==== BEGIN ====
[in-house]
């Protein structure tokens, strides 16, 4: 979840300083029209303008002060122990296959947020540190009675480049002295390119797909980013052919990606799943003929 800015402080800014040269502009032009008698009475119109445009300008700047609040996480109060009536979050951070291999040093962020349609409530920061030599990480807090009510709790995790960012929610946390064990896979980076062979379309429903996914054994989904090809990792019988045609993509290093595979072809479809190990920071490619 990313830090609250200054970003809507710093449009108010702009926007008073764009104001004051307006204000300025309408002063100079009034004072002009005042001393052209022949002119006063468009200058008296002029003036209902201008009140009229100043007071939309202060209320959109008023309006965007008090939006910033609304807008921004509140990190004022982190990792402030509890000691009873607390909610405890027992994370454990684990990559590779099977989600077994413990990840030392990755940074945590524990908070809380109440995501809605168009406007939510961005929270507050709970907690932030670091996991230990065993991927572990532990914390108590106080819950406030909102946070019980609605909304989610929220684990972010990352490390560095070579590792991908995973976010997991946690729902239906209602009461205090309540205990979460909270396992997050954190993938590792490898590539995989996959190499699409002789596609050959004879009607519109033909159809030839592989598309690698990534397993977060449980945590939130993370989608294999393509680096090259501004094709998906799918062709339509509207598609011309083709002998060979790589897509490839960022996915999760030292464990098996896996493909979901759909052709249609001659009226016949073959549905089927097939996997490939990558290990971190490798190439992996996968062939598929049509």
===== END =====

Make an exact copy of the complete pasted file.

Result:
[in-house]
């Protein structure tokens, strides 16, 4: 979840300083029209303008002060122990296959947020540190009675480049002295390119797909980013052919990606799943003929 800015402080800014040269502009032009008698009475119109445009300008700047609040996480109060009536979050951070291999040093962020349609409530920061030599990480807090009510709790995790960012929610946390064990896979980076062979379309429903996914054994989904090809990792019988045609993509290093595979072809479809190990920071490619 990313830090609250200054970003809507710093449009108010702009926007008073764009104001004051307006204000300025309408002063100079009034004072002009005042001393052209022949002119006063468009200058008296002029003036209902201008009140009229100043007071939309202060209320959109008023309006965007008090939006910033609304807008921004509140990190004022982190990792402030509890000691009873607390909610405890027992994370454990684990990559590779099977989600077994413990990840030392990755940074945590524990908070809380109440995501809605168009406007939510961005929270507050709970907690932030670091996991230990065993991927572990532990914390108590106080819950406030909102946070019980609605909304989610929220684990972010990352490390560095070579590792991908995973976010997991946690729902239906209602009461205090309540205990979460909270396992997050954190993938590792490898590539995989996959190499699409002789596609050959004879009607519109033909159809030839592989598309690698990534397993977060449980945590939130993370989608294999393509680096090259501004094709998906799918062709339509509207598609011309083709002998060979790589897509490839960022996915999760030292464990098996896996493909979901759909052709249609001659009226016949073959549905089927097939996997490939990558290990971190490798190439992996996968062939598929049509």